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Mr. Raju J Singh, Kyung-woo Lee, and Mr. Markus Haacker
The paper investigates the determinants and the macroeconomic role of remittances in sub-Saharan Africa, assembling the most comprehensive dataset available so far on remittances in the region and incorporating data on the diaspora. It finds that remittances are larger for countries with a larger diaspora or when the diaspora is located in wealthier countries, and that they behave countercyclically, consistent with a role as a shock absorber. Although the effect of remittances in growth regressions is negative, countries with well functioning domestic institutions seem nevertheless to be better at unlocking the potential for remittances to contribute to faster economic growth.
International Monetary Fund
The Selected Issues paper for the Union of the Comoros describes an assessment of the external competitiveness. Comoros has been hard hit by negative terms-of-trade shocks that have weakened the external position. A trend decline in the world price of vanilla, its main export, has occurred parallel to unprecedented increases in international food and petroleum prices. Although export growth has slackened, imports have steadily grown driven by a surge in remittances and a steady real appreciation of the euro-pegged national currency.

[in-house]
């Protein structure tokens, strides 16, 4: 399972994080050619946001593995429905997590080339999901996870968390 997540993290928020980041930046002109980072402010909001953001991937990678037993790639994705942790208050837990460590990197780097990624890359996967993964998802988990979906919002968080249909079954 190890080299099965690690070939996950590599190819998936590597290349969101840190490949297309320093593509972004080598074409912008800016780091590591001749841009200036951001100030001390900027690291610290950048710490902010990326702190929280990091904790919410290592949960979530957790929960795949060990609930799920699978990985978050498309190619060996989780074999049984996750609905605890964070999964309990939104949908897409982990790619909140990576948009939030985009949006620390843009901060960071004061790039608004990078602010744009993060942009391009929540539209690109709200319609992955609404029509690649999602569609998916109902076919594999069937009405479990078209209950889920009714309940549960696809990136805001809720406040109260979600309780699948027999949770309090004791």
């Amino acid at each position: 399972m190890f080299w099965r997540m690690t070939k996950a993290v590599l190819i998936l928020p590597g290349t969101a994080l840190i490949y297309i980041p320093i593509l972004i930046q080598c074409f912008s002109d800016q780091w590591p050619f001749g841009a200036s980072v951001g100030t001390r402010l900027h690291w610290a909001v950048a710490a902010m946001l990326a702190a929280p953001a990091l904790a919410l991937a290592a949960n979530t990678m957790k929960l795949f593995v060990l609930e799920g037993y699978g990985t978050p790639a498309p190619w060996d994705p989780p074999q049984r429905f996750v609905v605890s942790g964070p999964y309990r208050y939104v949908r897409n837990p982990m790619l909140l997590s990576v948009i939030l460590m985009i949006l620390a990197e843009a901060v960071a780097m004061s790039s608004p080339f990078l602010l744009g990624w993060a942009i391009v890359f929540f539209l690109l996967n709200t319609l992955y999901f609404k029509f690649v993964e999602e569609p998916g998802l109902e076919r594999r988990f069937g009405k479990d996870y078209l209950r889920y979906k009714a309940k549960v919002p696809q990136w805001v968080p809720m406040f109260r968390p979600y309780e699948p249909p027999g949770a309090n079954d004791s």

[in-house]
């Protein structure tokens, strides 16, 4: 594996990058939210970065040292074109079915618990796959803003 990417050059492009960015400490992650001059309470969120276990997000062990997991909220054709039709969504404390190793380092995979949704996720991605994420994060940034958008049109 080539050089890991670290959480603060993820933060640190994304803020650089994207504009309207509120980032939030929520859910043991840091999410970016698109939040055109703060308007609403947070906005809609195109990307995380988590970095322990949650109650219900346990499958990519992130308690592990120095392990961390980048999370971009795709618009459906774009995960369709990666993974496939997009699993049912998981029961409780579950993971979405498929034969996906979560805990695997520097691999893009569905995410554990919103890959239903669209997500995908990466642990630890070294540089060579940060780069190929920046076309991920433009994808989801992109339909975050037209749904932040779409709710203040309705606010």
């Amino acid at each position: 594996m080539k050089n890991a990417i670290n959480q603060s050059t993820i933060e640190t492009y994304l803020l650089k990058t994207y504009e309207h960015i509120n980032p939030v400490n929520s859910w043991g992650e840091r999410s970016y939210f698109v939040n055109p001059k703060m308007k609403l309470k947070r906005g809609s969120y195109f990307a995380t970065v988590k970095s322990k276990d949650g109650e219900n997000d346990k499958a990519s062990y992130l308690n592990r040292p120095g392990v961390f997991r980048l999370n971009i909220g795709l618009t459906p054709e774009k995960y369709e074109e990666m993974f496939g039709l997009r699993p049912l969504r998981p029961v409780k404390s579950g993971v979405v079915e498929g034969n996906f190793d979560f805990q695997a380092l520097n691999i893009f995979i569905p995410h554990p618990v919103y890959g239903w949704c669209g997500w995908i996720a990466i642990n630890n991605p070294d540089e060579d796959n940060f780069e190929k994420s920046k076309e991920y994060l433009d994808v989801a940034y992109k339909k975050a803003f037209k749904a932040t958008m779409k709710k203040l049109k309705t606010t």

International Monetary Fund
Comoros faces significant economic and political challenges. The fiscal priorities are to restore revenues and curtail spending so that domestic arrears can be reduced and the program brought back on track. Clearing external arrears is a key hurdle to debt sustainability. Improvements to the investment climate are critical for attracting foreign direct investment. Financial sector development is needed to support private sector growth and economic diversification. If implemented successfully, the government’s policies could be the basis for a Poverty Reduction and Growth Facility arrangement.
Mr. Andrea Bubula and Ms. Inci Ötker
This paper provides evidence on the susceptibility of different types of exchange rate regimes to currency crises during 1990-2001. It explores the incidence of crises, identified as episodes of severe exchange market pressure, to seek evidence on whether pegged regimes are more crisis prone than floating regimes and on whether certain types of pegged regimes are more crisis prone than others. The paper finds that pegged regimes, as a whole, have been characterized by a higher incidence of crises than floating regimes, for countries that are more integrated with international capital markets; and that intermediate regimes (mainly soft pegs and tightly-managed floating regimes) have been more crisis prone than both hard pegs and other floating regimes-a view consistent with the bipolar view of exchange rate regimes. The degree of crisis proneness seems to be broadly similar across different types of intermediate regimes.
International Monetary Fund. Secretary's Department

Abstract

The speeches made by officials attending the IMF–World Bank Annual Meetings are published in this volume, along with the press communiqués issued by the International Monetary and Financial Committee and the Development Committee at the conclusion of the meetings.